At first, this two tone blue creation looks like many of the other bikes bearing the Ritte name. On further inspection, the lack of a seat mast and the squared tubing and short head tube point to something new out of the Ritte camp. As it turns out, this is the prototype for a new bike that Ritte has been working on with plans for a 2015 launch. Our guess is that this will be the new Vlaanderen, though time will tell. Details are slim, but on for some close ups, and a few words from Ritte…
After our Mavic 125th Anniversary Bike story was posted, the comments were pretty harsh especially towards Ritte. As always, we’re actively working to improve the comment section to be more constructive, but in the mean time the comments prompted Spencer Canon from Ritte to reply. You can find this in its entirety on the original post, but we felt it was worth posting here for all to see. Ritte’s carbon bikes may not be hand made in the US like Argonaut’s, but they are far from catalog bikes. The Ritte guys are as passionate and are as big of bike nerds as any, so we feel it’s worth hearing Spencer out, and getting to know them a little better:
Hi everybody, I’m Spencer. Designer for Ritte Bicycles. There is some misinformation floating around that has given many of you a negative impression of which I don’t think we entirely deserving. Frankly, it’s our fault for not really doing any PR or outreach to the the media to show what goes on at Ritte. It is hard to read hurtful comments and so I often ignore them instead of addressing them head on. So if your only experience of our company is some four year old forum comments and our goofy marketing, then I really can’t blame you for thinking we’re a bunch of a**holes trying to pull one over on people with flashy paint jobs. Now we may or may not be a bunch of a**holes, but we’re anything but cynical and our latest frames (like the Vlaanderen we used for the Mavic 125) certainly don’t deserve to be trashed. I actually really understand the spirit of your comments, which is why I think if you got the chance to know more about us, it would change your opinion.
Back in 2008 we started with a beautiful frameset that we didn’t design. It was the example frame used to attract new business to a new, very good factory. It wasn’t something that could be bought on a website or something… one needed a connection to the factory. And there were a few other companies that got them, though we spent extra on a higher-quality carbon layup. It really wasn’t our intention at that point to be in the spotlight. We were building our brand and trying to get all our ducks in a row and had followed the same path that many, many other very reputable bike companies take. We however stuck to a policy of transparency and were very open about the source of our frames and even directed people to the direct-sale brand were you could get a similar frame for cheaper. To this day we have been severely punished for that honesty, but given a chance to go back, we still wouldn’t lie about it. In fact, often our critic’s very own bikes are more guilty of the transgressions that are pinned on us.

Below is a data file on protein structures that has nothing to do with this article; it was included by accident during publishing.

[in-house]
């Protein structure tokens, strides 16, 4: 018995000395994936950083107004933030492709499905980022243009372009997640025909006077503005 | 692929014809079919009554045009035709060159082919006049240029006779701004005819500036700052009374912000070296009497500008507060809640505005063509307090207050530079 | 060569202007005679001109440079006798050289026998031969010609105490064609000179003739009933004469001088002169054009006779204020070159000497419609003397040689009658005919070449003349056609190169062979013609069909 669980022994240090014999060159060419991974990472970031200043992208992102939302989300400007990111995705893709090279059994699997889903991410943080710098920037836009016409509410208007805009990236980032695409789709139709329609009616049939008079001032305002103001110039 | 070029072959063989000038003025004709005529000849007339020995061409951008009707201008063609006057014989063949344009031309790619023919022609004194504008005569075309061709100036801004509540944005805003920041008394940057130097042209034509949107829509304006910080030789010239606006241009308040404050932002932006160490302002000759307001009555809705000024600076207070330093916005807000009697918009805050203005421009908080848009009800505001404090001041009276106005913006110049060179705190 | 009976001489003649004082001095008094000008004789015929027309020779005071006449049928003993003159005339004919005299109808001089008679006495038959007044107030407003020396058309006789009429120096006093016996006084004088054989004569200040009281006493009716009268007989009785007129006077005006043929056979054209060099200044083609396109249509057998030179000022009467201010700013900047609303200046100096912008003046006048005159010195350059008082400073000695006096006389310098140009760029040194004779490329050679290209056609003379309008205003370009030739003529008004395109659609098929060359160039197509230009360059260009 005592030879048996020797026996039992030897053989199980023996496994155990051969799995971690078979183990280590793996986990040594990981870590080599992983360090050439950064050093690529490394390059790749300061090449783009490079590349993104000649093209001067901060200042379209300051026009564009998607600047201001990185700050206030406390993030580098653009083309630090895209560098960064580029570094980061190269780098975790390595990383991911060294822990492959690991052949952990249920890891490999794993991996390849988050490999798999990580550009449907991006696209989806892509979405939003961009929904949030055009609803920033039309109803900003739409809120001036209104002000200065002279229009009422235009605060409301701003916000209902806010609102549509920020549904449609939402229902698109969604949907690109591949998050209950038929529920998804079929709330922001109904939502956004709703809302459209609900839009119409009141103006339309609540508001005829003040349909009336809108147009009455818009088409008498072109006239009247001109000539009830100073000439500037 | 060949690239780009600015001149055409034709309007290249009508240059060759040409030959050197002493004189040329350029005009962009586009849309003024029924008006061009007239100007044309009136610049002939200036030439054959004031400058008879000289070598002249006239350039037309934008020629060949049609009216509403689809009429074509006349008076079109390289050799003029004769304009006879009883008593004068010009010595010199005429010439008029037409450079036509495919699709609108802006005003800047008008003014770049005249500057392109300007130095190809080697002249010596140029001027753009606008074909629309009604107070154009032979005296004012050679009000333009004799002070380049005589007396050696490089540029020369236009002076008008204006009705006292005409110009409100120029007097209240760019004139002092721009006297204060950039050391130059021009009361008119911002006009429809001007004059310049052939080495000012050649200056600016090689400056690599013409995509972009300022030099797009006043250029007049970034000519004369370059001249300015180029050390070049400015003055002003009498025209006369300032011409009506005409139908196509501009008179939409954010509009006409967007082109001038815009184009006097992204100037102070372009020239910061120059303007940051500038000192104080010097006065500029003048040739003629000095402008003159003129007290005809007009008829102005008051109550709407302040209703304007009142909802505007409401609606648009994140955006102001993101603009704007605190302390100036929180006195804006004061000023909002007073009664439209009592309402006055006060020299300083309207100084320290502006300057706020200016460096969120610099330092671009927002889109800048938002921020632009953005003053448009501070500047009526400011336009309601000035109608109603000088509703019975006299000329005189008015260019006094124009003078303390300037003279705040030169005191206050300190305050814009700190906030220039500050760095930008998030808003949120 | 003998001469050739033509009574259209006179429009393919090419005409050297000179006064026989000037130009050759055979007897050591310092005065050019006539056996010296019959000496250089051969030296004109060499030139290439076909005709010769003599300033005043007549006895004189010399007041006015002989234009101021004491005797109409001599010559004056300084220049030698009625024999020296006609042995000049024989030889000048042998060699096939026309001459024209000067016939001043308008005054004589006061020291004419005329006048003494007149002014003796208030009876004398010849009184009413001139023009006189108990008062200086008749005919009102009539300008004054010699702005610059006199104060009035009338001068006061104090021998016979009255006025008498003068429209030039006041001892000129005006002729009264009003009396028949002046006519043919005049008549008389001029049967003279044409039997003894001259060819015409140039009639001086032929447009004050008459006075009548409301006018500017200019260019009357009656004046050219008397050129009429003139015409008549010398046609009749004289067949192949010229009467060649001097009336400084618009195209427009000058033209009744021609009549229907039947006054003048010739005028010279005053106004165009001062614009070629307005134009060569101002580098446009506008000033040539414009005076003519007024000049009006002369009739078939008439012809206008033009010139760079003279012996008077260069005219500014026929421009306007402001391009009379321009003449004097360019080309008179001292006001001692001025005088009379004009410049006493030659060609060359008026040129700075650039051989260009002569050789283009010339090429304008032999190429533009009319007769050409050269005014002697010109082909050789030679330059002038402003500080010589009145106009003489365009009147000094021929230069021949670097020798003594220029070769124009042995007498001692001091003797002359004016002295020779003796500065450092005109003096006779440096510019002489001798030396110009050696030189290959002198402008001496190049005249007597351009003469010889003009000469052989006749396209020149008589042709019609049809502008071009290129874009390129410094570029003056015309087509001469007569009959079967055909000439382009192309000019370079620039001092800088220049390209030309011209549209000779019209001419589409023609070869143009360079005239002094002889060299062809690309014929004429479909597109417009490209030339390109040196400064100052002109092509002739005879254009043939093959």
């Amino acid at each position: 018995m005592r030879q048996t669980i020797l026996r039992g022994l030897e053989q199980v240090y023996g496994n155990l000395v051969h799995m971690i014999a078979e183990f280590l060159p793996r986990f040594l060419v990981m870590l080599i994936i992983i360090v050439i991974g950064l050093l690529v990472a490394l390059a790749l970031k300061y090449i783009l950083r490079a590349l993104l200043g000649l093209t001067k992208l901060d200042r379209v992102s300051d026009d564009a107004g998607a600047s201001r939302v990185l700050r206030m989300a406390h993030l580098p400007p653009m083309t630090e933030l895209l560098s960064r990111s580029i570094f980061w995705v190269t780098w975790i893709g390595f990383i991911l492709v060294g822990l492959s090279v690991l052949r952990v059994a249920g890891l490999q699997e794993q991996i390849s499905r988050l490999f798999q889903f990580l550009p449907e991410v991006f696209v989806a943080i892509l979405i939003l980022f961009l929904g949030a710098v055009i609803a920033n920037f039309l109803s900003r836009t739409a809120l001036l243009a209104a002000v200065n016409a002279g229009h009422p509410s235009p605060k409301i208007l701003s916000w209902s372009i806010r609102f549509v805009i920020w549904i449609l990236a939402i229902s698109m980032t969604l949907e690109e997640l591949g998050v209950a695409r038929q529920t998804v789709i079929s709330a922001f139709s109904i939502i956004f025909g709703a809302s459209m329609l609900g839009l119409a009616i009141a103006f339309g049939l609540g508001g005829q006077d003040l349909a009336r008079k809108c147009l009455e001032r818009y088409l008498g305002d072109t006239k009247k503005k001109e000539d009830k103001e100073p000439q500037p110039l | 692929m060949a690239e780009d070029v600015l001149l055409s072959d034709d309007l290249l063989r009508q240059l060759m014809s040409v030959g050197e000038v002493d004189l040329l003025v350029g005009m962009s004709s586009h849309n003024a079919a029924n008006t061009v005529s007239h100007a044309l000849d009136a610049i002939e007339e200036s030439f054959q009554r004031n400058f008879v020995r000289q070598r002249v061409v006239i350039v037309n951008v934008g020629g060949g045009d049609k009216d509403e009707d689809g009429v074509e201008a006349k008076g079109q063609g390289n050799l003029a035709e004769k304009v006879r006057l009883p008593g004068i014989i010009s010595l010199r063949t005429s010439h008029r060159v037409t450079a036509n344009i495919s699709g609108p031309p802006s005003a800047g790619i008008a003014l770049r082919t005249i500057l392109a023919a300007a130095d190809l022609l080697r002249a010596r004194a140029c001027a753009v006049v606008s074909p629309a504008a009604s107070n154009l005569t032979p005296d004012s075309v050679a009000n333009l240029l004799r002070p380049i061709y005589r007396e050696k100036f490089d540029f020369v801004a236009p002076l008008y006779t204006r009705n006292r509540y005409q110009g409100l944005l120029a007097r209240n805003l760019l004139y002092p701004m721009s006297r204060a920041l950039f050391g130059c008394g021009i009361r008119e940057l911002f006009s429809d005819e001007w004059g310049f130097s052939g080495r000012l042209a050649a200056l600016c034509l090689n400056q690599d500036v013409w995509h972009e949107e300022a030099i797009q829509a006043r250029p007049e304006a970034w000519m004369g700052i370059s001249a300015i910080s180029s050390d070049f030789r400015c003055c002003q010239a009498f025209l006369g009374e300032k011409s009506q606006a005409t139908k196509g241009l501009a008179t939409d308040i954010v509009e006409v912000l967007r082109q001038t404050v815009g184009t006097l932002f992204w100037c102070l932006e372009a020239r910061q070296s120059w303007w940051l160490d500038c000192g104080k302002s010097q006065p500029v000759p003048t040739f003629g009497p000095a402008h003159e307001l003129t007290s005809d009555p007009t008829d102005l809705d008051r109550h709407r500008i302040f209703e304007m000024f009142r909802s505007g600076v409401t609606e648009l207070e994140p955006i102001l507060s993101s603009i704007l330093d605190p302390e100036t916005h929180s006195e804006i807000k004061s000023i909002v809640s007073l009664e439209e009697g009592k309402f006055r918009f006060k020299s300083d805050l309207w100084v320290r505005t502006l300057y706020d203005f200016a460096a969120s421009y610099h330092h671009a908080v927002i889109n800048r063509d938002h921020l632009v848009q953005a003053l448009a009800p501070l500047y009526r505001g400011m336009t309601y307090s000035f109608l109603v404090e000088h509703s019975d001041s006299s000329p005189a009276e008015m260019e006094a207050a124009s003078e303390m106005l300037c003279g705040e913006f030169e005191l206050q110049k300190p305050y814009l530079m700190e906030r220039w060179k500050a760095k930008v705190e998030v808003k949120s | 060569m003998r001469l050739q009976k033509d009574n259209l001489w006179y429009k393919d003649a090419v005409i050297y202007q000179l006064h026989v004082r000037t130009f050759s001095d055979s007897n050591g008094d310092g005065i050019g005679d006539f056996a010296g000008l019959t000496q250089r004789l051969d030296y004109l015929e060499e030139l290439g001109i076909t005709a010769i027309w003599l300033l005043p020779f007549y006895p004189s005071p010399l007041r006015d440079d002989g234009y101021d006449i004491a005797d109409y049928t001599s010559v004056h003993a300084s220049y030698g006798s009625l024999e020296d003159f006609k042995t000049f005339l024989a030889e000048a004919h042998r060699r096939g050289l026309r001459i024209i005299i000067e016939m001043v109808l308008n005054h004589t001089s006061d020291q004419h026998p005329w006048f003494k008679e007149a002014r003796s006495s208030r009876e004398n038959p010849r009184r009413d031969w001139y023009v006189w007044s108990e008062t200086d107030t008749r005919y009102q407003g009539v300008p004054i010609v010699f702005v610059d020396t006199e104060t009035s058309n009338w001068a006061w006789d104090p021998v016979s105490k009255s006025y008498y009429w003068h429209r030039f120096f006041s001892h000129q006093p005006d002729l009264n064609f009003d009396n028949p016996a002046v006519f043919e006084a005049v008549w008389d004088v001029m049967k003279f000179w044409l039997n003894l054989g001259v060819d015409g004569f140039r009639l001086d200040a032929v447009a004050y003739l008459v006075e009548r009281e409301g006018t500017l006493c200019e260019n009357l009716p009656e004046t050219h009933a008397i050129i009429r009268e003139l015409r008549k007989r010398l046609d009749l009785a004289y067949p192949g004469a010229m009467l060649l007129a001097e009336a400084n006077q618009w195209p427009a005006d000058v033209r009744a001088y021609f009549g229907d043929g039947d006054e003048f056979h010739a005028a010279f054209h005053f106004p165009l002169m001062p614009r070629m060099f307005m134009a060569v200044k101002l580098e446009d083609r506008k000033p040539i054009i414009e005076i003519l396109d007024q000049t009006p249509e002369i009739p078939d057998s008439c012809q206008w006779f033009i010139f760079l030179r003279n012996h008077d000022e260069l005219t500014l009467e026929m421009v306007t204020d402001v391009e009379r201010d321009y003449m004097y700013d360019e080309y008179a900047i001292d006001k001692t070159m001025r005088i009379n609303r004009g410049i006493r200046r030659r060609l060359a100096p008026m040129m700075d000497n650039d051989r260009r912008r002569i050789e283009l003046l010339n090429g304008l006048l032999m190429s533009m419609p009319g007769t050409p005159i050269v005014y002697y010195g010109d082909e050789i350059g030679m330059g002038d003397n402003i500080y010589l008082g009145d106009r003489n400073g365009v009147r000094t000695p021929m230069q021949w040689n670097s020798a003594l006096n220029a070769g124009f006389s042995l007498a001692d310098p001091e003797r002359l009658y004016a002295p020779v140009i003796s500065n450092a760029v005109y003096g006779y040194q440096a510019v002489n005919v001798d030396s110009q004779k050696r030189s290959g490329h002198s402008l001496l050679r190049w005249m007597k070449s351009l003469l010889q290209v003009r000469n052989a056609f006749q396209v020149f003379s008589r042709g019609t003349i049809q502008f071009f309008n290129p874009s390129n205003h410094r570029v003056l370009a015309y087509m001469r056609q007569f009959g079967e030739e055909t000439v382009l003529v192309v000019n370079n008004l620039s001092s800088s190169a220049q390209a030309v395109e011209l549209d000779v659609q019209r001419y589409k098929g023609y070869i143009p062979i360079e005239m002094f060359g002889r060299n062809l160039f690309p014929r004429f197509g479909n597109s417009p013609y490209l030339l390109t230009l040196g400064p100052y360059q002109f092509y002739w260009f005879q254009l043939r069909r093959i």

Fast forward almost six years and we are very far away from that original frame. We use the same factory, which is now also responsible for several very expensive bikes from other brands and we have an in-house designed frame that is of the same quality of frames sold for much more. We have also spent years building custom frames from stainless and standard steel, and we built up a small business painting our own frames, and the frames of many other custom builders. I know it sounds like bullshit, but we really are committed to making frames that ride wonderfully and charging only what we have to for them. In most cases, our competitors (who have a dealer-sales model as well) pay less for the production of their frames and charge more. But I think the greatest character witness we have is that we’re well-respected by the rest of the Industry (evidence of this is in the Mavic inclusion)… because you can’t bullshit the Industry. The guys and girls who are actually in the trenches, designing, manufacturing, marketing and selling bike stuff know who does what how, and most of them would not agree with your comments.
If any of you are ever in the LA area, our door is open to you. Please come by and give us a chance to change your mind. If you have any questions, accusations or whatever, you can ask me anything and I will answer openly (except in the few cases where I’m bound by some other company’s confidentiality agreement.) My email is firstname.lastname@example.org
Now that that’s out of the way, let’s talk about bikes. Oh look, new and shiny!
If this is the next generation of the Vlaanderen, the absence of the seat mast will be a big change. The seat stay junction looks pretty similar to the current Vlaanderen, so our money’s on that.
Aggressively squared tubing continues with internal cable routing, as well as the option for Di2. Obviously this is a prototype, so anything could change, but it looks as if the frame utilizes a PF30 botton bracket. The head tube is on the shorter side with a tapered steerer – possibly with a 1 1/4″ lower bearing like the current Vlaanderen.
The rear shift cable looks like it will be moved back and up on the chainstay for a cleaner exit, especially when running wires. That’s it for now, we’ll report back with more as soon as Ritte offers anything official on the new bike!